Klarinet Archive - Posting 001286.txt from 1998/04
From: "Diane Karius, Ph.D." <dikarius@-----.edu>
Subj: Re: budget cutbacks
Date: Thu, 23 Apr 1998 01:04:05 -0400
Jason Hsien wrote:
> Now, I can understand why people can get angry because of my support of
> athletic programs over music programs. Yes, I love music, but I am trying to
> be rational. Instead of thinking of schools as simply places of education,
> think of them as small businesses. Athletics is a great public relations
> device. So is music, but which one seriously makes a bigger punch?
Although the school boards and voters often like to treat schools
(public or private) as "small business", as an educator I believe
this to be a serious mistake. Once one starts to view the school
from the "small business" point of view, I have found that
inevitably the focus begins to narrow. Decisions come to be based
on "short term" thinking - in the statement above the decision is
based on the public relations and how many people come to the
respective events (things which shouldn't be entirely ignored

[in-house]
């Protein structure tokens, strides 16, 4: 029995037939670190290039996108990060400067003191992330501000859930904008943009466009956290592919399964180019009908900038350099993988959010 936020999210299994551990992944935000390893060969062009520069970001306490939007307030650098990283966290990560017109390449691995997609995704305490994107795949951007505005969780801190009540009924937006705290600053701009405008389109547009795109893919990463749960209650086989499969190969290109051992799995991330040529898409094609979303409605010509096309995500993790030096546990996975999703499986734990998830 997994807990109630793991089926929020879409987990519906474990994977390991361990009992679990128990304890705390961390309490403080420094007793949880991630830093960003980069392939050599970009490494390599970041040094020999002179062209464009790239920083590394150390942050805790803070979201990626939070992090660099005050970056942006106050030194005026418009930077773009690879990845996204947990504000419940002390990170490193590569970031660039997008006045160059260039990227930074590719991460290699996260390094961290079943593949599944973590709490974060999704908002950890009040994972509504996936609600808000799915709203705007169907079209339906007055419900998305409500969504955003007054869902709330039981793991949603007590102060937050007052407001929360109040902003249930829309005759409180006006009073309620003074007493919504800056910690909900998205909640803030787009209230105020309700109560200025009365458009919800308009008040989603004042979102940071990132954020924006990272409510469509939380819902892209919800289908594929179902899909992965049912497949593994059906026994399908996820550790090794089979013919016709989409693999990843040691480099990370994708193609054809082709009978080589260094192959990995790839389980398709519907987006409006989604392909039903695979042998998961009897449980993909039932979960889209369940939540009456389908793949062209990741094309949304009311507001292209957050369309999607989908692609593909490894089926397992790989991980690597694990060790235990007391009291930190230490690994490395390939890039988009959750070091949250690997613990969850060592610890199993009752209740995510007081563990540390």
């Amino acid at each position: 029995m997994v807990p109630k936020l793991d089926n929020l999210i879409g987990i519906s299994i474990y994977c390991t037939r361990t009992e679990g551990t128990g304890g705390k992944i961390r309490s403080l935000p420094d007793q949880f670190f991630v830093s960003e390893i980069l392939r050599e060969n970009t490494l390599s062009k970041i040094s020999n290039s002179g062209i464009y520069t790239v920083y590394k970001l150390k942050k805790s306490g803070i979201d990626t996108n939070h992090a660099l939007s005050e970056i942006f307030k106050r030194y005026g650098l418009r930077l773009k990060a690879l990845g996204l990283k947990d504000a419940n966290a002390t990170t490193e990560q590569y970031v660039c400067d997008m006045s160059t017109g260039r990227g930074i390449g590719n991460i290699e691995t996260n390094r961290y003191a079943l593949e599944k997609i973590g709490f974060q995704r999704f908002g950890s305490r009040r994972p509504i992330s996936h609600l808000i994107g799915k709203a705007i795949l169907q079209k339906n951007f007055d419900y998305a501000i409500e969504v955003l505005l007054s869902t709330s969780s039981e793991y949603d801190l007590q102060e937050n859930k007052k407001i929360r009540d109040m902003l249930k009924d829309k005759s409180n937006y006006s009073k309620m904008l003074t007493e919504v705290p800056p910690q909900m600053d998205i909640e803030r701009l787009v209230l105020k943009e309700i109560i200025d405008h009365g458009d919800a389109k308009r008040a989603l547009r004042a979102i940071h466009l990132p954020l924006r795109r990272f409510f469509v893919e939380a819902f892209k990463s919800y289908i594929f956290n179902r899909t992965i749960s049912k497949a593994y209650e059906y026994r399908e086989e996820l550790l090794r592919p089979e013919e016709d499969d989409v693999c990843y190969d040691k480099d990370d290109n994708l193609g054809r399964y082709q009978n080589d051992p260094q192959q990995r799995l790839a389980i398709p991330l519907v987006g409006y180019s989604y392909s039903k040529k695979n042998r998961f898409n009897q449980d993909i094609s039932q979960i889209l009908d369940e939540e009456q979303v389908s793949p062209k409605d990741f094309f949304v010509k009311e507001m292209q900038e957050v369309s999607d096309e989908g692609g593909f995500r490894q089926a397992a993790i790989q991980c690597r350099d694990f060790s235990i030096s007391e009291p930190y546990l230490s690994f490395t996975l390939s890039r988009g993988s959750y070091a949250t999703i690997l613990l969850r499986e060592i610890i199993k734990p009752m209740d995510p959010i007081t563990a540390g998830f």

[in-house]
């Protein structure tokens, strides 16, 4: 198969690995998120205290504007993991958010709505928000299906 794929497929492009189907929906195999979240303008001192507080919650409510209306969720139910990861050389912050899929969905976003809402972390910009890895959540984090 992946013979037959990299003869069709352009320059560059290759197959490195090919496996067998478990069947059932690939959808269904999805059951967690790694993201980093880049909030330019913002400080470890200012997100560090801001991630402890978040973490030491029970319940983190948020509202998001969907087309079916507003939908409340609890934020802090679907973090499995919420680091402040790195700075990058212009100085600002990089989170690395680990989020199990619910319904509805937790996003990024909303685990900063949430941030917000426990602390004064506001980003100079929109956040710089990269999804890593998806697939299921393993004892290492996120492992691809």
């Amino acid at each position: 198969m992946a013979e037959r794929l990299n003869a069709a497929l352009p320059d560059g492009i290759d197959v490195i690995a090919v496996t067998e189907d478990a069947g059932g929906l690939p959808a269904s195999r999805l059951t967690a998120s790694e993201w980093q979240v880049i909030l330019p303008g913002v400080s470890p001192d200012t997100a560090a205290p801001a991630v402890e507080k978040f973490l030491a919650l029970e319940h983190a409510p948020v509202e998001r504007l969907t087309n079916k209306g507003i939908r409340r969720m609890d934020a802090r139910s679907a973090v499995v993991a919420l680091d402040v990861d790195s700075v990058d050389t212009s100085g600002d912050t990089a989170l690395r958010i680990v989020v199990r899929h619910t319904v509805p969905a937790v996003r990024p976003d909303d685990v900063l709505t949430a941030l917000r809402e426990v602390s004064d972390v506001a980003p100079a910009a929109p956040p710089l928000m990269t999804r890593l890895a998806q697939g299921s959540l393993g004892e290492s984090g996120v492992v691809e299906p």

either). However, the purpose of the school is not
to "sell" anything, make a profit, or make people cheer. Schools
serve (at least) two major purposes: 1) to impart a body of
knowledge (general or specific) that has been determined to be
required in order to successfully function within society and one's
chosen profession; *and* 2) the development/nuturing of the various
talents that people will use to change the world. These are
long-term events - in the United States we concede that this is AT
LEAST a 12 year process (and many companies want 16 or more years of
education). To make budgetary decisions based primarily on the short
term criteria of "popularity" or "money-making potential" is to
cripple the entire system.
I'll step off my soap box now....
Diane R. Karius, Ph.D.
Department of Physiology
University of Health Sciences
2105 Independence Ave.
Kansas City, MO 64124